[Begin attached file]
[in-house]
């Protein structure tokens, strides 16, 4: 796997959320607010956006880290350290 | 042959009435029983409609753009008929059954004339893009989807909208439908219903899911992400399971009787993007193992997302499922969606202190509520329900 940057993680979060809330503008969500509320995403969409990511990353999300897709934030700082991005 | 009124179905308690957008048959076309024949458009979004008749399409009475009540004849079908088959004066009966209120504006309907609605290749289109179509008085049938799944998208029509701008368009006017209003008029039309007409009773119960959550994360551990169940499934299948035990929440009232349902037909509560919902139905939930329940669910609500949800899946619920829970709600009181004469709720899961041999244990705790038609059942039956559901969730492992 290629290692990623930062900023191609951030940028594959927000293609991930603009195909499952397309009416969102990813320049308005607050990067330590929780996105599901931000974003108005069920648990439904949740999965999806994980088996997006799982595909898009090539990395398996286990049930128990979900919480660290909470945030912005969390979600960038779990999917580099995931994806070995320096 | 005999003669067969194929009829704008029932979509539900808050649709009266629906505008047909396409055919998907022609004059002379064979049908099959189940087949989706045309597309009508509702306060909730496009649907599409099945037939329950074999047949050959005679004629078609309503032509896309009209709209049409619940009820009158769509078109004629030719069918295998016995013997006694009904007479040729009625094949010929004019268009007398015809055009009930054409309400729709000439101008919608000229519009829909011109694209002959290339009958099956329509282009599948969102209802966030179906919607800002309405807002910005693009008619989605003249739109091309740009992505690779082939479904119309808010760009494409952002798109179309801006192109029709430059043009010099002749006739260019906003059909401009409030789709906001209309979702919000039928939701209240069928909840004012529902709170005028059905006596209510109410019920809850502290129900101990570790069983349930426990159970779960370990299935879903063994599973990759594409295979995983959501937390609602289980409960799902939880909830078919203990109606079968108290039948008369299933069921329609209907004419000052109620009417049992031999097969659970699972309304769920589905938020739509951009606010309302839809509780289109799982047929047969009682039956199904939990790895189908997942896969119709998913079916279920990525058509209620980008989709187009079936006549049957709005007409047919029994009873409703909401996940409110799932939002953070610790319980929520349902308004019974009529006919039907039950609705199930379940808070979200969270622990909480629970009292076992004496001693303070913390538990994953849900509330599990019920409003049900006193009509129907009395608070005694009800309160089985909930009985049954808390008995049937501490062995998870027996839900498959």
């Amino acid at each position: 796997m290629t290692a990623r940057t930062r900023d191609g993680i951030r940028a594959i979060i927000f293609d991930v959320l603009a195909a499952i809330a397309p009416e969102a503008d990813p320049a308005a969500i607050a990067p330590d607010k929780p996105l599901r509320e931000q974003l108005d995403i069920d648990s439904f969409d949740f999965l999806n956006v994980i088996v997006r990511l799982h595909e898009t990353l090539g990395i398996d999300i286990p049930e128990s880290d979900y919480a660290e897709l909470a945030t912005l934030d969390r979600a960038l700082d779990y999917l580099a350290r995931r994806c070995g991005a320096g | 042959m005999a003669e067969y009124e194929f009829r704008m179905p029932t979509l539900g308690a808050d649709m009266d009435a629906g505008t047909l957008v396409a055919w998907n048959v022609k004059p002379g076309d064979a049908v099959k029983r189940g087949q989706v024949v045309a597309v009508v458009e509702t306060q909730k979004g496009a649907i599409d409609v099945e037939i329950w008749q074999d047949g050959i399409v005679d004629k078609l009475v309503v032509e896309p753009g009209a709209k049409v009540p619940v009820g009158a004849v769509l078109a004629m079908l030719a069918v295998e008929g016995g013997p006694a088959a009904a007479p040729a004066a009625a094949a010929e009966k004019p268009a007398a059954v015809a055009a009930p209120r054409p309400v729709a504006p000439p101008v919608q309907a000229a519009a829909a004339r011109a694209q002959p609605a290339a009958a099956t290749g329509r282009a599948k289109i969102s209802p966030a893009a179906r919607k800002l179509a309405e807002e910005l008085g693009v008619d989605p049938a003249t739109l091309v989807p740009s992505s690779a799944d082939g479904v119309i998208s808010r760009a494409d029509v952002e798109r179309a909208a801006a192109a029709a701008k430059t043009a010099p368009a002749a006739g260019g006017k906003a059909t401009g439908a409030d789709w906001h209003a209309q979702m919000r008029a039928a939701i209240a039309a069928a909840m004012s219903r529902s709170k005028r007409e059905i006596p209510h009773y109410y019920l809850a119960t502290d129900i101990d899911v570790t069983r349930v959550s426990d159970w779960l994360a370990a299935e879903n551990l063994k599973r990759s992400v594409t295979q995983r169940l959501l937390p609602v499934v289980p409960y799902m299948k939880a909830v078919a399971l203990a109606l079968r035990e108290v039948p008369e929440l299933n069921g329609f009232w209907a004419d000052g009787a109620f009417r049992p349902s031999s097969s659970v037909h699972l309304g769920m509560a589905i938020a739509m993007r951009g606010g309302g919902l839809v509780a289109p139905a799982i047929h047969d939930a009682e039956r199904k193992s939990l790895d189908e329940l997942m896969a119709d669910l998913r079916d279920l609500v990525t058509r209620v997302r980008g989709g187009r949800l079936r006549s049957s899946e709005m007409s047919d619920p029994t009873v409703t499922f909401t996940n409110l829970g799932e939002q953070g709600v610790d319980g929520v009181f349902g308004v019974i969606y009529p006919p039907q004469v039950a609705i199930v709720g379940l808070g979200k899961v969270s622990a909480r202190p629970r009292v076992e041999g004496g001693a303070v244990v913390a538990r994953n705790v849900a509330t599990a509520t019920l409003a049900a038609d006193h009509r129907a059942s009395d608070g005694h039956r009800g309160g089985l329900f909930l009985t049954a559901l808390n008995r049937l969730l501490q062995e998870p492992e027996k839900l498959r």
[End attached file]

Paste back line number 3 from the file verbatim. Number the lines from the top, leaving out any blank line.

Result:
């Amino acid at each position: 796997m290629t290692a990623r940057t930062r900023d191609g993680i951030r940028a594959i979060i927000f293609d991930v959320l603009a195909a499952i809330a397309p009416e969102a503008d990813p320049a308005a969500i607050a990067p330590d607010k929780p996105l599901r509320e931000q974003l108005d995403i069920d648990s439904f969409d949740f999965l999806n956006v994980i088996v997006r990511l799982h595909e898009t990353l090539g990395i398996d999300i286990p049930e128990s880290d979900y919480a660290e897709l909470a945030t912005l934030d969390r979600a960038l700082d779990y999917l580099a350290r995931r994806c070995g991005a320096g | 042959m005999a003669e067969y009124e194929f009829r704008m179905p029932t979509l539900g308690a808050d649709m009266d009435a629906g505008t047909l957008v396409a055919w998907n048959v022609k004059p002379g076309d064979a049908v099959k029983r189940g087949q989706v024949v045309a597309v009508v458009e509702t306060q909730k979004g496009a649907i599409d409609v099945e037939i329950w008749q074999d047949g050959i399409v005679d004629k078609l009475v309503v032509e896309p753009g009209a709209k049409v009540p619940v009820g009158a004849v769509l078109a004629m079908l030719a069918v295998e008929g016995g013997p006694a088959a009904a007479p040729a004066a009625a094949a010929e009966k004019p268009a007398a059954v015809a055009a009930p209120r054409p309400v729709a504006p000439p101008v919608q309907a000229a519009a829909a004339r011109a694209q002959p609605a290339a009958a099956t290749g329509r282009a599948k289109i969102s209802p966030a893009a179906r919607k800002l179509a309405e807002e910005l008085g693009v008619d989605p049938a003249t739109l091309v989807p740009s992505s690779a799944d082939g479904v119309i998208s808010r760009a494409d029509v952002e798109r179309a909208a801006a192109a029709a701008k430059t043009a010099p368009a002749a006739g260019g006017k906003a059909t401009g439908a409030d789709w906001h209003a209309q979702m919000r008029a039928a939701i209240a039309a069928a909840m004012s219903r529902s709170k005028r007409e059905i006596p209510h009773y109410y019920l809850a119960t502290d129900i101990d899911v570790t069983r349930v959550s426990d159970w779960l994360a370990a299935e879903n551990l063994k599973r990759s992400v594409t295979q995983r169940l959501l937390p609602v499934v289980p409960y799902m299948k939880a909830v078919a399971l203990a109606l079968r035990e108290v039948p008369e929440l299933n069921g329609f009232w209907a004419d000052g009787a109620f009417r049992p349902s031999s097969s659970v037909h699972l309304g769920m509560a589905i938020a739509m993007r951009g606010g309302g919902l839809v509780a289109p139905a799982i047929h047969d939930a009682e039956r199904k193992s939990l790895d189908e329940l997942m896969a119709d669910l998913r079916d279920l609500v990525t058509r209620v997302r980008g989709g187009r949800l079936r006549s049957s899946e709005m007409s047919d619920p029994t009873v409703t499922f909401t996940n409110l829970g799932e939002q953070g709600v610790d319980g929520v009181f349902g308004v019974i969606y009529p006919p039907q004469v039950a609705i199930v709720g379940l808070g979200k899961v969270s622990a909480r202190p629970r009292v076992e041999g004496g001693a303070v244990v913390a538990r994953n705790v849900a509330t599990a509520t019920l409003a049900a038609d006193h009509r129907a059942s009395d608070g005694h039956r009800g309160g089985l329900f909930l009985t049954a559901l808390n008995r049937l969730l501490q062995e998870p492992e027996k839900l498959r």